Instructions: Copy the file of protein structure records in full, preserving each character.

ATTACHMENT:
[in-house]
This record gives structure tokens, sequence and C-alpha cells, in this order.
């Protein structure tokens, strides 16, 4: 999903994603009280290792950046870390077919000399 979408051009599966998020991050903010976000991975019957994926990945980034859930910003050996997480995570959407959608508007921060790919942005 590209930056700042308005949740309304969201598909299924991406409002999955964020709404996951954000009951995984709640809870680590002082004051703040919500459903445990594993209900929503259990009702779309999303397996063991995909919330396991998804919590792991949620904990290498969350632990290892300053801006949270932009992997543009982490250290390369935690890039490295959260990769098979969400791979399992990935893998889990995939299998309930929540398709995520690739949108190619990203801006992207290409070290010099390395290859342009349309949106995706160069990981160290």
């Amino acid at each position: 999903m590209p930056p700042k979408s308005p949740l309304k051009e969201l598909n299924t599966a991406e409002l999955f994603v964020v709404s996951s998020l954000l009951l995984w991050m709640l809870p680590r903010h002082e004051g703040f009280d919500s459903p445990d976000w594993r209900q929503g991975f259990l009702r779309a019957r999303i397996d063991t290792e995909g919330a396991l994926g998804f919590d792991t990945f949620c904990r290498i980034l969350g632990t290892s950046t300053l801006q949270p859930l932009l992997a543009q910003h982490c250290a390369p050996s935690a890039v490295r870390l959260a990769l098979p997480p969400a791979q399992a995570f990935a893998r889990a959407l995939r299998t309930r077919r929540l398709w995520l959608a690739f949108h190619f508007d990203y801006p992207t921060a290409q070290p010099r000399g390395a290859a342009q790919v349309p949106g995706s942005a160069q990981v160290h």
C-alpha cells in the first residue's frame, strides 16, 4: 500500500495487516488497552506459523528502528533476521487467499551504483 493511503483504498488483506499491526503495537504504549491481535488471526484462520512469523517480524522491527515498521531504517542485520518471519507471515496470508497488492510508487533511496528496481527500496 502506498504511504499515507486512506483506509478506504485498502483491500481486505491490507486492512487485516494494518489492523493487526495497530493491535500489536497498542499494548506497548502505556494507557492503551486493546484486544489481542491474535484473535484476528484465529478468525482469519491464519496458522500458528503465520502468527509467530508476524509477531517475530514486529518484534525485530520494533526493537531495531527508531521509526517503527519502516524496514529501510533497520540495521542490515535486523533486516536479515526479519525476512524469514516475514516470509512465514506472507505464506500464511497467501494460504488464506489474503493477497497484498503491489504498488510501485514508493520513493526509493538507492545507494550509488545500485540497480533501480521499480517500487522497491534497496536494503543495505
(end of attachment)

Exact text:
[in-house]
This record gives structure tokens, sequence and C-alpha cells, in this order.
């Protein structure tokens, strides 16, 4: 999903994603009280290792950046870390077919000399 979408051009599966998020991050903010976000991975019957994926990945980034859930910003050996997480995570959407959608508007921060790919942005 590209930056700042308005949740309304969201598909299924991406409002999955964020709404996951954000009951995984709640809870680590002082004051703040919500459903445990594993209900929503259990009702779309999303397996063991995909919330396991998804919590792991949620904990290498969350632990290892300053801006949270932009992997543009982490250290390369935690890039490295959260990769098979969400791979399992990935893998889990995939299998309930929540398709995520690739949108190619990203801006992207290409070290010099390395290859342009349309949106995706160069990981160290």
């Amino acid at each position: 999903m590209p930056p700042k979408s308005p949740l309304k051009e969201l598909n299924t599966a991406e409002l999955f994603v964020v709404s996951s998020l954000l009951l995984w991050m709640l809870p680590r903010h002082e004051g703040f009280d919500s459903p445990d976000w594993r209900q929503g991975f259990l009702r779309a019957r999303i397996d063991t290792e995909g919330a396991l994926g998804f919590d792991t990945f949620c904990r290498i980034l969350g632990t290892s950046t300053l801006q949270p859930l932009l992997a543009q910003h982490c250290a390369p050996s935690a890039v490295r870390l959260a990769l098979p997480p969400a791979q399992a995570f990935a893998r889990a959407l995939r299998t309930r077919r929540l398709w995520l959608a690739f949108h190619f508007d990203y801006p992207t921060a290409q070290p010099r000399g390395a290859a342009q790919v349309p949106g995706s942005a160069q990981v160290h």
C-alpha cells in the first residue's frame, strides 16, 4: 500500500495487516488497552506459523528502528533476521487467499551504483 493511503483504498488483506499491526503495537504504549491481535488471526484462520512469523517480524522491527515498521531504517542485520518471519507471515496470508497488492510508487533511496528496481527500496 502506498504511504499515507486512506483506509478506504485498502483491500481486505491490507486492512487485516494494518489492523493487526495497530493491535500489536497498542499494548506497548502505556494507557492503551486493546484486544489481542491474535484473535484476528484465529478468525482469519491464519496458522500458528503465520502468527509467530508476524509477531517475530514486529518484534525485530520494533526493537531495531527508531521509526517503527519502516524496514529501510533497520540495521542490515535486523533486516536479515526479519525476512524469514516475514516470509512465514506472507505464506500464511497467501494460504488464506489474503493477497497484498503491489504498488510501485514508493520513493526509493538507492545507494550509488545500485540497480533501480521499480517500487522497491534497496536494503543495505